Toronto Blue Jays

Edwin Jackson set to stand alone as ultimate journeyman


Edwin Jackson was traded on Saturday, so he’s now set to become the ultimate journeyman.

Edwin Jackson has been pitching in the Oakland Athletics minor league system this season, with a 6.75 ERA in three starts (14.2 innings). That’s hardly a line that screams upside, but he was traded to the Toronto Blue Jays for cash considerations on Saturday and is now in line to set a record.

When he pitched for Oakland last year, Jackson tied Octavio Dotel by playing for his 13th major league team. When he takes the mound for the Blue Jays, and it’s a matter of time since they are down a few injured starters, Jackson will hold the record of 14 all by himself

Jackson was drafted by the Los Angeles Dodgers in the sixth round of the 2001 draft, and he made his major debut on his 20th birthday in September 2003. He made 19 appearances (14 starts) for the Dodgers through the 2005 season, before being traded to the Tampa Bay Rays. He pitched in 23 games for the Rays in 2006, then made 62 starts for them over the following two seasons.

Since then, Jackson has pitched no more than two full seasons for any team. He has taken the mound for the Detroit Tigers (2009), Arizona Diamondbacks (2010), Chicago White Sox (2010-2011), St. Louis Cardinals (2011), Washington Nationals (2012), Chicago Cubs (2013-2015), Atlanta Braves (2015), Miami Marlins (2016), San Diego Padres (2016), Baltimore Orioles (2017), the Nationals again (2017) and the A’s (2018).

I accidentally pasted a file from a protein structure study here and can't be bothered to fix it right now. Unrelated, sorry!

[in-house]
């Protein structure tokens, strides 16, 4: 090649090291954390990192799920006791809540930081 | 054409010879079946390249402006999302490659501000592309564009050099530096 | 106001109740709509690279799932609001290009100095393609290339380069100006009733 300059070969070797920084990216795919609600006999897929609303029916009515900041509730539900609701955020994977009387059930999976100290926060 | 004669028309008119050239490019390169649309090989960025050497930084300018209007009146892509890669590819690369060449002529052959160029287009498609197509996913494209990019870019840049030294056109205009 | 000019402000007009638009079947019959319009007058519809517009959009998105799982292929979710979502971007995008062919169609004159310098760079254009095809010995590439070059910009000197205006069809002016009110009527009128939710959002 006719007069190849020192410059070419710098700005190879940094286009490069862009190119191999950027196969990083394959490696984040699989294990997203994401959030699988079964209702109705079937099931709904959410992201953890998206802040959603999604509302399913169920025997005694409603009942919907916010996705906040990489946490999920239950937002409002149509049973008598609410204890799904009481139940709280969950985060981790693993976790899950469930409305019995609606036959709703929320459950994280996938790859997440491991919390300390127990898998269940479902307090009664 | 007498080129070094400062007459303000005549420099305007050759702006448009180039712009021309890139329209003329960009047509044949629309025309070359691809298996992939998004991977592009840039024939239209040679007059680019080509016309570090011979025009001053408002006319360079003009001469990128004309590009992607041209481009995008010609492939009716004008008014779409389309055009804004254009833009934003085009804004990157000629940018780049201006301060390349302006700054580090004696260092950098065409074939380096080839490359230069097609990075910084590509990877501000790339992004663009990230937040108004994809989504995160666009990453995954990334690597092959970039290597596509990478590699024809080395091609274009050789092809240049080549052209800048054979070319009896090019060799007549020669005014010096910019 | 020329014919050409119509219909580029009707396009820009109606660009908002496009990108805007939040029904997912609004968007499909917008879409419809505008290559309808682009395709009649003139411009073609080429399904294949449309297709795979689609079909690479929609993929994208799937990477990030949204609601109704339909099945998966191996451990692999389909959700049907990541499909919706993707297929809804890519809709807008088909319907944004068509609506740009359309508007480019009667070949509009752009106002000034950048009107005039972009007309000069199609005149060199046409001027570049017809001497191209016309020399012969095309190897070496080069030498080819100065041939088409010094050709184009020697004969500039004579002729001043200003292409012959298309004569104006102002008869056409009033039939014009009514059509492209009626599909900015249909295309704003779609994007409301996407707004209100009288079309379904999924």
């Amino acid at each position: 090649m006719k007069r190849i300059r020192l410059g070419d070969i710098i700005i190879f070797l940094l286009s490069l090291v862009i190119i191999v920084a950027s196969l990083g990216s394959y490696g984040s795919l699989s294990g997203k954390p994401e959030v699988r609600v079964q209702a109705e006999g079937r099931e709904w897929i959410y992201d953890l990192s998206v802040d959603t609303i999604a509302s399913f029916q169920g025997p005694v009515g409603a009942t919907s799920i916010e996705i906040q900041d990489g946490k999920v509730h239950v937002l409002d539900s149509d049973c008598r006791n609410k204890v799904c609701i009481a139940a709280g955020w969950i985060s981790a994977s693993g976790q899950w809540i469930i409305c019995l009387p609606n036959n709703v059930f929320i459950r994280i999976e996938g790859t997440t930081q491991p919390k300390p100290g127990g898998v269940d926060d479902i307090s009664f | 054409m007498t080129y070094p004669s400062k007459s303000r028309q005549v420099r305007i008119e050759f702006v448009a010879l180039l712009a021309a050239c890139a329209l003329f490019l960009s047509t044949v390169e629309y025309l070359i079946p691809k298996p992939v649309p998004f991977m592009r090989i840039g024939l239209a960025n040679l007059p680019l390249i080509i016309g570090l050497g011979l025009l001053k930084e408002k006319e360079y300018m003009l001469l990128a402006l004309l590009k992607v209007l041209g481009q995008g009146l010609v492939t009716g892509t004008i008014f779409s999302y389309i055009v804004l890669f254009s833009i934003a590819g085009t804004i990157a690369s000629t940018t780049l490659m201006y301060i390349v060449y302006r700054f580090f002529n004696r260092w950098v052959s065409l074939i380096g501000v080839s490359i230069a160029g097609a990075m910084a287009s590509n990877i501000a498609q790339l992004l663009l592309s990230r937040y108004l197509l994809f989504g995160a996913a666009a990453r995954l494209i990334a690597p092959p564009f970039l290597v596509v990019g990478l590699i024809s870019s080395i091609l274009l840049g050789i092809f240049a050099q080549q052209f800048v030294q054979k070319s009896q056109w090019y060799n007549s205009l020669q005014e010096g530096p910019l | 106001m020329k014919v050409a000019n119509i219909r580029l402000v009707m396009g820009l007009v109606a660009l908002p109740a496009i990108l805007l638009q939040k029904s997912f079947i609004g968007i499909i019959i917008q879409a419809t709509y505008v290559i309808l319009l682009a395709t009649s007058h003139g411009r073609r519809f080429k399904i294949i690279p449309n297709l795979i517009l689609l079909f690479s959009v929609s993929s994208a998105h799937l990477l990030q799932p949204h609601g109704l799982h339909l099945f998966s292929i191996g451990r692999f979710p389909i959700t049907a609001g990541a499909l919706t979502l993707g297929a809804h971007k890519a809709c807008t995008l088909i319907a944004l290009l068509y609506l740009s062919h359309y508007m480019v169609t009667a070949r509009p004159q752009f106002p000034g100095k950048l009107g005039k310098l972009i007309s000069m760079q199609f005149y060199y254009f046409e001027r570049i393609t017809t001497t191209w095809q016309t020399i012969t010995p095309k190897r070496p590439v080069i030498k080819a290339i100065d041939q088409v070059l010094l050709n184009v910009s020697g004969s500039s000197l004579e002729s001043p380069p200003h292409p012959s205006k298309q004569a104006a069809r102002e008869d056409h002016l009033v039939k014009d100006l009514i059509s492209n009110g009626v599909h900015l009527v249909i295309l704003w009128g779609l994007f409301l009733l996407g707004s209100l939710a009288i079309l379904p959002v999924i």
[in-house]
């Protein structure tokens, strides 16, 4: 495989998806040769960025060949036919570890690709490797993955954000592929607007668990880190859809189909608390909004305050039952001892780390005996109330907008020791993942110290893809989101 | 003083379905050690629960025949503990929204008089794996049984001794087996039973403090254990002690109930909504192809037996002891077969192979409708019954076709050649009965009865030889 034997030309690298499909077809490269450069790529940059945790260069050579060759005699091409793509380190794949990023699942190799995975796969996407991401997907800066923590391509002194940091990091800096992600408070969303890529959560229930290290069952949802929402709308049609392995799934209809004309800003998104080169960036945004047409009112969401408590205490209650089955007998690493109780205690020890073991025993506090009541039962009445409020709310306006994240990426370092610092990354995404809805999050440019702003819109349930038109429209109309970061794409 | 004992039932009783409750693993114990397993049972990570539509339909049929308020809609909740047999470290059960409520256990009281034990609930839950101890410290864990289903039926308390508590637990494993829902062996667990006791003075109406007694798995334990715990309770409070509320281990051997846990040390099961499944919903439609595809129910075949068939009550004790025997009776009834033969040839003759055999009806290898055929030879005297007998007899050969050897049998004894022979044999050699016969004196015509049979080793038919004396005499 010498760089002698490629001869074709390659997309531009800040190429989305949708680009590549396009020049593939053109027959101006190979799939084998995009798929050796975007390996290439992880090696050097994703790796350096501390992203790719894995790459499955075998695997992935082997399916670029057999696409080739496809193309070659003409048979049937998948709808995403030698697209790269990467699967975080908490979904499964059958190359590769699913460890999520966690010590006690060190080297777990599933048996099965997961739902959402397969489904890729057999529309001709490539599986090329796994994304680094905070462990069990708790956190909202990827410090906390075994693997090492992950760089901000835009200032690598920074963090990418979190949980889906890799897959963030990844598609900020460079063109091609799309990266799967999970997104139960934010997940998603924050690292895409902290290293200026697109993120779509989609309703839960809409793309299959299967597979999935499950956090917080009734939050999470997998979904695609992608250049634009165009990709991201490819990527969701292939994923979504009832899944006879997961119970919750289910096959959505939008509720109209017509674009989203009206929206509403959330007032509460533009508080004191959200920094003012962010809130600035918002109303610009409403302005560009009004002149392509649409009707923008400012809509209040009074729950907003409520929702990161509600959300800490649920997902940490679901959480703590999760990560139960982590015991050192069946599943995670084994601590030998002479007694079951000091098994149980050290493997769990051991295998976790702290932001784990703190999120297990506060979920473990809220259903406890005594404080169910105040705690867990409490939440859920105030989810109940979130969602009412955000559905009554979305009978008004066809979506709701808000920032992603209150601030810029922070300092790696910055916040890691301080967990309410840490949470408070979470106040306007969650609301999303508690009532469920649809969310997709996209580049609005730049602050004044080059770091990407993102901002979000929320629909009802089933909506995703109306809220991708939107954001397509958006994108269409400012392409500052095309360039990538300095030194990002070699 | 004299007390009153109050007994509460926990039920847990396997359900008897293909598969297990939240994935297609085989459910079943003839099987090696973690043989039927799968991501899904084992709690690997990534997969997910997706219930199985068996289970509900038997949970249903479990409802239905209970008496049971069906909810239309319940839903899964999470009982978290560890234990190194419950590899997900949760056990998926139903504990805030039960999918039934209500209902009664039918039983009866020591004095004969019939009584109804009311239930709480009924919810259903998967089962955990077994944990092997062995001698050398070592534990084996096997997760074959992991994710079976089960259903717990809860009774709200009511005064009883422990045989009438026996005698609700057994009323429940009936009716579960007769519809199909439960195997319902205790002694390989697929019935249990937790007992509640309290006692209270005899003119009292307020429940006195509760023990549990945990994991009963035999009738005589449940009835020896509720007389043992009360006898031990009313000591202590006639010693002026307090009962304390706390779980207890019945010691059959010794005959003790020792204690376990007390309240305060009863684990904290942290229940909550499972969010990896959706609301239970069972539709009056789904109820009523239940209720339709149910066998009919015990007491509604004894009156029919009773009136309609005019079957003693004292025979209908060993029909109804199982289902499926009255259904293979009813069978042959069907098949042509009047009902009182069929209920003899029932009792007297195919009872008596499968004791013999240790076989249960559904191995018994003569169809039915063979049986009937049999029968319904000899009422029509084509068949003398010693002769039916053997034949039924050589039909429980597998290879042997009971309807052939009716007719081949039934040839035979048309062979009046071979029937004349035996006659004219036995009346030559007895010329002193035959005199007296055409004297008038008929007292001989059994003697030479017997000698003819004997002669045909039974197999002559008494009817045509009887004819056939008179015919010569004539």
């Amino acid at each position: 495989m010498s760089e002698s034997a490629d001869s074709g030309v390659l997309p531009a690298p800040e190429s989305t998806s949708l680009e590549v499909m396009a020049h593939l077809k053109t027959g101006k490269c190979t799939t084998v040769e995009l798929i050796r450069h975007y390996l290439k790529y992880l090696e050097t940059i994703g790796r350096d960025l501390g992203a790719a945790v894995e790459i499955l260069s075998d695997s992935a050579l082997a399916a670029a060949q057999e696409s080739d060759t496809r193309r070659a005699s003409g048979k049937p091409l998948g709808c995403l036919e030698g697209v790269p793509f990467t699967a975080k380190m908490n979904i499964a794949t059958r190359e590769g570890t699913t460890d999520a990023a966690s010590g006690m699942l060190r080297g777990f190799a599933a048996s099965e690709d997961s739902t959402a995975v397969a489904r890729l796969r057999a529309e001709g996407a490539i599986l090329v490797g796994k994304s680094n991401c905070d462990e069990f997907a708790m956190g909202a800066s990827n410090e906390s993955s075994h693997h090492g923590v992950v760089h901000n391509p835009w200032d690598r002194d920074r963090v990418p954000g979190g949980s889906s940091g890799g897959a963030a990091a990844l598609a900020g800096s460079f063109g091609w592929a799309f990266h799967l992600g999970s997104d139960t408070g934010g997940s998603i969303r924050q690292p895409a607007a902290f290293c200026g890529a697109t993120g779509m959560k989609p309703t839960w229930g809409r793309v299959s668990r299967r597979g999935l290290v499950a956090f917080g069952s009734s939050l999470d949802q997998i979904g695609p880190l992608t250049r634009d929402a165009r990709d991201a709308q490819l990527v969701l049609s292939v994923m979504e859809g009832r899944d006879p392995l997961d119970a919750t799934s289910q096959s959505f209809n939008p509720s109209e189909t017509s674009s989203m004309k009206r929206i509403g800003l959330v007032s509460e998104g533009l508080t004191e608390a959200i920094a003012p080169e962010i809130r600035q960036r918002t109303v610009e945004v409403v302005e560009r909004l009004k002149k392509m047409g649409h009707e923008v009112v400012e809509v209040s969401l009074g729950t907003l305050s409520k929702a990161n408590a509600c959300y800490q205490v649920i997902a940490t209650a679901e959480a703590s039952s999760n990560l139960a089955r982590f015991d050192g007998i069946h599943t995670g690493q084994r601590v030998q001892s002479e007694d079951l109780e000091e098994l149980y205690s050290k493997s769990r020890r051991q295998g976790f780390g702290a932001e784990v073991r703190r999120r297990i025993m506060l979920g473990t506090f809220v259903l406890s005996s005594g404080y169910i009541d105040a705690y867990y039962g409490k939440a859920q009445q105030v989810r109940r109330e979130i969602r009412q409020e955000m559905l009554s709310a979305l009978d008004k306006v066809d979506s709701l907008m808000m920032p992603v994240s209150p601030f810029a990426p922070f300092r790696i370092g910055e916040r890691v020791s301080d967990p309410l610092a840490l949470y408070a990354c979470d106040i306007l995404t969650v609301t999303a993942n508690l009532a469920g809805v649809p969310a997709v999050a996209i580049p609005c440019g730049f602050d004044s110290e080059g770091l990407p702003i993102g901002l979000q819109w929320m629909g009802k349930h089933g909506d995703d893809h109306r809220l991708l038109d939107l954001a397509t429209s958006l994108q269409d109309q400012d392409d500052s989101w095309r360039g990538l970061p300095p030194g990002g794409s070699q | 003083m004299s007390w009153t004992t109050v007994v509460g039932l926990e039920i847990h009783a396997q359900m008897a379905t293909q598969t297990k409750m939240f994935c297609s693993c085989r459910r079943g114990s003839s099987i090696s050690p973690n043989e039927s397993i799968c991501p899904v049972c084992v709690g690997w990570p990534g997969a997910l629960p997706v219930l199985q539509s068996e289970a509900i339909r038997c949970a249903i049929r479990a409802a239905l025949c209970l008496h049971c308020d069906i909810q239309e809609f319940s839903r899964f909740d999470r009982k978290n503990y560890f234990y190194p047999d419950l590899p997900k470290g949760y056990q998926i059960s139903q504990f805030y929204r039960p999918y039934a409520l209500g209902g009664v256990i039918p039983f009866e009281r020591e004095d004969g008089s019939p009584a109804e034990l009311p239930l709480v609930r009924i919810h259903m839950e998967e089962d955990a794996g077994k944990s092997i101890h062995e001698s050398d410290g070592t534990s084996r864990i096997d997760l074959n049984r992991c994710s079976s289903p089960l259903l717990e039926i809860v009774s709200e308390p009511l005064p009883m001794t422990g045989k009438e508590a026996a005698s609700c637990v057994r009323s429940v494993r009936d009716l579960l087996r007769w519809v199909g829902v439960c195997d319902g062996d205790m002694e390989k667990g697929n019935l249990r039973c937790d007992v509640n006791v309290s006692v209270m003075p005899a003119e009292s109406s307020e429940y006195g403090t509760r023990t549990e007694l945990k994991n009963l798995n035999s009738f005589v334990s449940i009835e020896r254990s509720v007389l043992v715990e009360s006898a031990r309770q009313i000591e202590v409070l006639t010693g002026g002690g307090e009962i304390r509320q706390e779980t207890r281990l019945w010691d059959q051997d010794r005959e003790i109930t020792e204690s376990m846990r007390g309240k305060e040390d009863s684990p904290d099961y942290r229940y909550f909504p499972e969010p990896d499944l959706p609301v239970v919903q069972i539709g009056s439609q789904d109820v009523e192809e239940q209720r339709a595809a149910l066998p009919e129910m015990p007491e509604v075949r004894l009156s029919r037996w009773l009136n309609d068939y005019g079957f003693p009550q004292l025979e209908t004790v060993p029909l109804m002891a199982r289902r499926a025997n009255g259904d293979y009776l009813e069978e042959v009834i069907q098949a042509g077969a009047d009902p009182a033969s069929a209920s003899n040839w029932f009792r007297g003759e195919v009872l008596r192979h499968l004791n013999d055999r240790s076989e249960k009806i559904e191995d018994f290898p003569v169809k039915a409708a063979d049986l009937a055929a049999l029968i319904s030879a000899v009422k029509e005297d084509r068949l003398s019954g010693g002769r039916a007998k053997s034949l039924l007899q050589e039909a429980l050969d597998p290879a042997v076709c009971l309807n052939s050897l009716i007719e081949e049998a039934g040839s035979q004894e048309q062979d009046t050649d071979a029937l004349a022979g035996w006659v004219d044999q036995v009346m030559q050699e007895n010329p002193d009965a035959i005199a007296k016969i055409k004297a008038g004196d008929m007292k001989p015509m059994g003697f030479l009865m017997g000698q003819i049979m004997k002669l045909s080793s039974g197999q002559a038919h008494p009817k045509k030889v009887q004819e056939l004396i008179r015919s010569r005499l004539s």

Jackson was traded six times by 2011, with the second of two deals on July 27 of that year coincidentally sending him with Dotel from the Blue Jays to the Cardinals. He had not been traded again before Saturday though, hitting free agency or being released over the last several years

Jackson hasn’t been a particularly good pitcher, with a 4.60 ERA and 10.5 bWAR over 16 major league seasons, but Jackson did make at least 27 starts each season from 2007-2014. Last year with Oakland, he delivered a 3.33 ERA (a 4.65 FIP to reflect some good fortune) over 17 starts (92 innings) with 1.6 bWAR.

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Jackson will turn 36 in September, and he has managed to hang on for a long time. He’s now by himself as the ultimate journeyman, with all the negative connotation that may bring. But a career salary approaching $79 million means Jackson has done quite well for himself, and there are a lot pitchers out there who would be happy to last as long as he has.

 





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